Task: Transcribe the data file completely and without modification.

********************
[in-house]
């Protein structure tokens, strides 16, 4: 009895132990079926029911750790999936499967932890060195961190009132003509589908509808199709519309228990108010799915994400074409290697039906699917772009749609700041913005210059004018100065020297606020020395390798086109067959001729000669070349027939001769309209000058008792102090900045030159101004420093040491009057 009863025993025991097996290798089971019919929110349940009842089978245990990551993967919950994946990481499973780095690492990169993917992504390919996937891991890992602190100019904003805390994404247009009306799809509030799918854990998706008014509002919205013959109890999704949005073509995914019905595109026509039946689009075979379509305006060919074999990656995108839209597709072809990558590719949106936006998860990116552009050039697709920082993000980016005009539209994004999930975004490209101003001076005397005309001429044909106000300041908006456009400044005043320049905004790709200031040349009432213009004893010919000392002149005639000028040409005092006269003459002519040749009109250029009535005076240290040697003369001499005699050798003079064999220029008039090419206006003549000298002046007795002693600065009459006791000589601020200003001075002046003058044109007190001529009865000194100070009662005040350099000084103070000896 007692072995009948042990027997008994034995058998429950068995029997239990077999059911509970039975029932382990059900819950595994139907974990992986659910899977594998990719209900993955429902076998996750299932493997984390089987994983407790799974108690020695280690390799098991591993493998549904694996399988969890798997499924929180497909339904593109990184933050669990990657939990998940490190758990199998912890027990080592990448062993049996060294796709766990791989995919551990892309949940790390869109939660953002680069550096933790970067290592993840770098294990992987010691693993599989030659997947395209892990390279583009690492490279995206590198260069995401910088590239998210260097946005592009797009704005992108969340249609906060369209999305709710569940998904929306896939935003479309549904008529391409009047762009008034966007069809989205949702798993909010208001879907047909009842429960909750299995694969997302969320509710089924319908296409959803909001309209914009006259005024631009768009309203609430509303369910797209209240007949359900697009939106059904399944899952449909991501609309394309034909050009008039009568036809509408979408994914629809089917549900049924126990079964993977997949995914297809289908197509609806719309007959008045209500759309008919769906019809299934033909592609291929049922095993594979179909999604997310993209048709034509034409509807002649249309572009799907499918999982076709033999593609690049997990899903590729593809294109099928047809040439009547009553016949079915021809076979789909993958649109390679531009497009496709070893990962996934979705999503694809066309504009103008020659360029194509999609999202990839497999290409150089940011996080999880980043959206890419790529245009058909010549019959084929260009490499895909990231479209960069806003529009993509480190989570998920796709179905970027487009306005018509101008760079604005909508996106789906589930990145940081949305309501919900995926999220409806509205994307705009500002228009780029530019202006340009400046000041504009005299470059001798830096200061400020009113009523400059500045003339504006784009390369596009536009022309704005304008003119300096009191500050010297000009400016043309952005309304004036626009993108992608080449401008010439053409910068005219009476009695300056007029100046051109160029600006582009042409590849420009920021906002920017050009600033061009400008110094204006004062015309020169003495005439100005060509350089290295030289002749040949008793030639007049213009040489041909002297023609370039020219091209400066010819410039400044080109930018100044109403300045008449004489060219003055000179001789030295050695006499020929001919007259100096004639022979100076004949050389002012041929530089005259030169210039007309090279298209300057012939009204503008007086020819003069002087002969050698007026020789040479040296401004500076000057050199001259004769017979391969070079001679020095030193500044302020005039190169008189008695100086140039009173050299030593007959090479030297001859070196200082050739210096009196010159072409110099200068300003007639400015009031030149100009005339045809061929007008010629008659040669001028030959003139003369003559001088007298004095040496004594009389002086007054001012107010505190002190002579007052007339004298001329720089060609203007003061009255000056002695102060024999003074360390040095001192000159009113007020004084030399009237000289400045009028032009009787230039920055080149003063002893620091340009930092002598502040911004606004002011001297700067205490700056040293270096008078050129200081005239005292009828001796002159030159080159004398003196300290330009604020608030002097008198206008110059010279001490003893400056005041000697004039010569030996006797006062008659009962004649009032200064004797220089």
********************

[in-house]
């Protein structure tokens, strides 16, 4: 009895132990079926029911750790999936499967932890060195961190009132003509589908509808199709519309228990108010799915994400074409290697039906699917772009749609700041913005210059004018100065020297606020020395390798086109067959001729000669070349027939001769309209000058008792102090900045030159101004420093040491009057 009863025993025991097996290798089971019919929110349940009842089978245990990551993967919950994946990481499973780095690492990169993917992504390919996937891991890992602190100019904003805390994404247009009306799809509030799918854990998706008014509002919205013959109890999704949005073509995914019905595109026509039946689009075979379509305006060919074999990656995108839209597709072809990558590719949106936006998860990116552009050039697709920082993000980016005009539209994004999930975004490209101003001076005397005309001429044909106000300041908006456009400044005043320049905004790709200031040349009432213009004893010919000392002149005639000028040409005092006269003459002519040749009109250029009535005076240290040697003369001499005699050798003079064999220029008039090419206006003549000298002046007795002693600065009459006791000589601020200003001075002046003058044109007190001529009865000194100070009662005040350099000084103070000896 007692072995009948042990027997008994034995058998429950068995029997239990077999059911509970039975029932382990059900819950595994139907974990992986659910899977594998990719209900993955429902076998996750299932493997984390089987994983407790799974108690020695280690390799098991591993493998549904694996399988969890798997499924929180497909339904593109990184933050669990990657939990998940490190758990199998912890027990080592990448062993049996060294796709766990791989995919551990892309949940790390869109939660953002680069550096933790970067290592993840770098294990992987010691693993599989030659997947395209892990390279583009690492490279995206590198260069995401910088590239998210260097946005592009797009704005992108969340249609906060369209999305709710569940998904929306896939935003479309549904008529391409009047762009008034966007069809989205949702798993909010208001879907047909009842429960909750299995694969997302969320509710089924319908296409959803909001309209914009006259005024631009768009309203609430509303369910797209209240007949359900697009939106059904399944899952449909991501609309394309034909050009008039009568036809509408979408994914629809089917549900049924126990079964993977997949995914297809289908197509609806719309007959008045209500759309008919769906019809299934033909592609291929049922095993594979179909999604997310993209048709034509034409509807002649249309572009799907499918999982076709033999593609690049997990899903590729593809294109099928047809040439009547009553016949079915021809076979789909993958649109390679531009497009496709070893990962996934979705999503694809066309504009103008020659360029194509999609999202990839497999290409150089940011996080999880980043959206890419790529245009058909010549019959084929260009490499895909990231479209960069806003529009993509480190989570998920796709179905970027487009306005018509101008760079604005909508996106789906589930990145940081949305309501919900995926999220409806509205994307705009500002228009780029530019202006340009400046000041504009005299470059001798830096200061400020009113009523400059500045003339504006784009390369596009536009022309704005304008003119300096009191500050010297000009400016043309952005309304004036626009993108992608080449401008010439053409910068005219009476009695300056007029100046051109160029600006582009042409590849420009920021906002920017050009600033061009400008110094204006004062015309020169003495005439100005060509350089290295030289002749040949008793030639007049213009040489041909002297023609370039020219091209400066010819410039400044080109930018100044109403300045008449004489060219003055000179001789030295050695006499020929001919007259100096004639022979100076004949050389002012041929530089005259030169210039007309090279298209300057012939009204503008007086020819003069002087002969050698007026020789040479040296401004500076000057050199001259004769017979391969070079001679020095030193500044302020005039190169008189008695100086140039009173050299030593007959090479030297001859070196200082050739210096009196010159072409110099200068300003007639400015009031030149100009005339045809061929007008010629008659040669001028030959003139003369003559001088007298004095040496004594009389002086007054001012107010505190002190002579007052007339004298001329720089060609203007003061009255000056002695102060024999003074360390040095001192000159009113007020004084030399009237000289400045009028032009009787230039920055080149003063002893620091340009930092002598502040911004606004002011001297700067205490700056040293270096008078050129200081005239005292009828001796002159030159080159004398003196300290330009604020608030002097008198206008110059010279001490003893400056005041000697004039010569030996006797006062008659009962004649009032200064004797220089």